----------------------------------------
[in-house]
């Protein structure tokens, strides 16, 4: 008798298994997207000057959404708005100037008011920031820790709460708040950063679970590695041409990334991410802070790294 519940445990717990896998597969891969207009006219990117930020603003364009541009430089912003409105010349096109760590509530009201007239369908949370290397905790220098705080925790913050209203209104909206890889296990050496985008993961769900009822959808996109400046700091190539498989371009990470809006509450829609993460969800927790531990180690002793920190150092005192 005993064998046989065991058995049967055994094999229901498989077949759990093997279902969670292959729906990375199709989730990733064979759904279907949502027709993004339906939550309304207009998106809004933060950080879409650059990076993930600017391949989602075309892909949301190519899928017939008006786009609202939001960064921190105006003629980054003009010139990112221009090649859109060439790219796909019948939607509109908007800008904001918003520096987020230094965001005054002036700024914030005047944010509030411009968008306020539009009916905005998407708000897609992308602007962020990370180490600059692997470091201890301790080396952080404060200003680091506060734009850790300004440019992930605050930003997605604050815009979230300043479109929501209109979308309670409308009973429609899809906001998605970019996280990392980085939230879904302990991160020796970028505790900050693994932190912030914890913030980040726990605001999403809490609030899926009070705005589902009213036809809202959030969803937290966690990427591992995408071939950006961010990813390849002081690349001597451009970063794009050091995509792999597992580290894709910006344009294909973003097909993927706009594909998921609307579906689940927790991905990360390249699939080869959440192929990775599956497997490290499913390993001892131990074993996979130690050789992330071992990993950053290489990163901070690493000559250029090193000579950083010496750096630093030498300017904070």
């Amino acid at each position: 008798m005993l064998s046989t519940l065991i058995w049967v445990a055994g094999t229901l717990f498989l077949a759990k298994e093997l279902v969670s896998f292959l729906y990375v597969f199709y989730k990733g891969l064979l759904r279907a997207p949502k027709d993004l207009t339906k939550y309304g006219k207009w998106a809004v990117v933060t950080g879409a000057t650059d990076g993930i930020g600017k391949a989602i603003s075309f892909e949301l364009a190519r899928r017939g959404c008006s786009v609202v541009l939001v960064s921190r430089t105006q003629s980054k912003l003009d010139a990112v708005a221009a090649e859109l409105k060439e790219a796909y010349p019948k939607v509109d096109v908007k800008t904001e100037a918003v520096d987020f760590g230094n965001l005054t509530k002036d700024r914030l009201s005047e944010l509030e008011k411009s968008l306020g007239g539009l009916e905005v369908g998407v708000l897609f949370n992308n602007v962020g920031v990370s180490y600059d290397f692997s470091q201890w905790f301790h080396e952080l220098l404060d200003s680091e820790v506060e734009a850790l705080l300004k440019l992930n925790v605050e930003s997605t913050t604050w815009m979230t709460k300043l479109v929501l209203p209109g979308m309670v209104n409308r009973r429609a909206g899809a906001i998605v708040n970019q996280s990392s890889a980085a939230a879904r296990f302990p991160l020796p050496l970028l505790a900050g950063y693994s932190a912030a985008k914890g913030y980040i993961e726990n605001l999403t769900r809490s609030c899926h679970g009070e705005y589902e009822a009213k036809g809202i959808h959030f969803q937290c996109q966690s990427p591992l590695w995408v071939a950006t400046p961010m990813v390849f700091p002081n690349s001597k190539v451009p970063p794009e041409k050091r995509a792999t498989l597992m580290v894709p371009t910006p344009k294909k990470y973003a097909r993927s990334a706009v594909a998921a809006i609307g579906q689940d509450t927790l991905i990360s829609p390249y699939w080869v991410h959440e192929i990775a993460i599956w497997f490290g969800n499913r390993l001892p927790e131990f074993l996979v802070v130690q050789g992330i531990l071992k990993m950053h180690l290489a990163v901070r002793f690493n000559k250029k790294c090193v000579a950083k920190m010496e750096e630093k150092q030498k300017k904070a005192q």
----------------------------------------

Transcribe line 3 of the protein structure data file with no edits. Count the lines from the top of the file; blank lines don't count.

């Amino acid at each position: 008798m005993l064998s046989t519940l065991i058995w049967v445990a055994g094999t229901l717990f498989l077949a759990k298994e093997l279902v969670s896998f292959l729906y990375v597969f199709y989730k990733g891969l064979l759904r279907a997207p949502k027709d993004l207009t339906k939550y309304g006219k207009w998106a809004v990117v933060t950080g879409a000057t650059d990076g993930i930020g600017k391949a989602i603003s075309f892909e949301l364009a190519r899928r017939g959404c008006s786009v609202v541009l939001v960064s921190r430089t105006q003629s980054k912003l003009d010139a990112v708005a221009a090649e859109l409105k060439e790219a796909y010349p019948k939607v509109d096109v908007k800008t904001e100037a918003v520096d987020f760590g230094n965001l005054t509530k002036d700024r914030l009201s005047e944010l509030e008011k411009s968008l306020g007239g539009l009916e905005v369908g998407v708000l897609f949370n992308n602007v962020g920031v990370s180490y600059d290397f692997s470091q201890w905790f301790h080396e952080l220098l404060d200003s680091e820790v506060e734009a850790l705080l300004k440019l992930n925790v605050e930003s997605t913050t604050w815009m979230t709460k300043l479109v929501l209203p209109g979308m309670v209104n409308r009973r429609a909206g899809a906001i998605v708040n970019q996280s990392s890889a980085a939230a879904r296990f302990p991160l020796p050496l970028l505790a900050g950063y693994s932190a912030a985008k914890g913030y980040i993961e726990n605001l999403t769900r809490s609030c899926h679970g009070e705005y589902e009822a009213k036809g809202i959808h959030f969803q937290c996109q966690s990427p591992l590695w995408v071939a950006t400046p961010m990813v390849f700091p002081n690349s001597k190539v451009p970063p794009e041409k050091r995509a792999t498989l597992m580290v894709p371009t910006p344009k294909k990470y973003a097909r993927s990334a706009v594909a998921a809006i609307g579906q689940d509450t927790l991905i990360s829609p390249y699939w080869v991410h959440e192929i990775a993460i599956w497997f490290g969800n499913r390993l001892p927790e131990f074993l996979v802070v130690q050789g992330i531990l071992k990993m950053h180690l290489a990163v901070r002793f690493n000559k250029k790294c090193v000579a950083k920190m010496e750096e630093k150092q030498k300017k904070a005192q």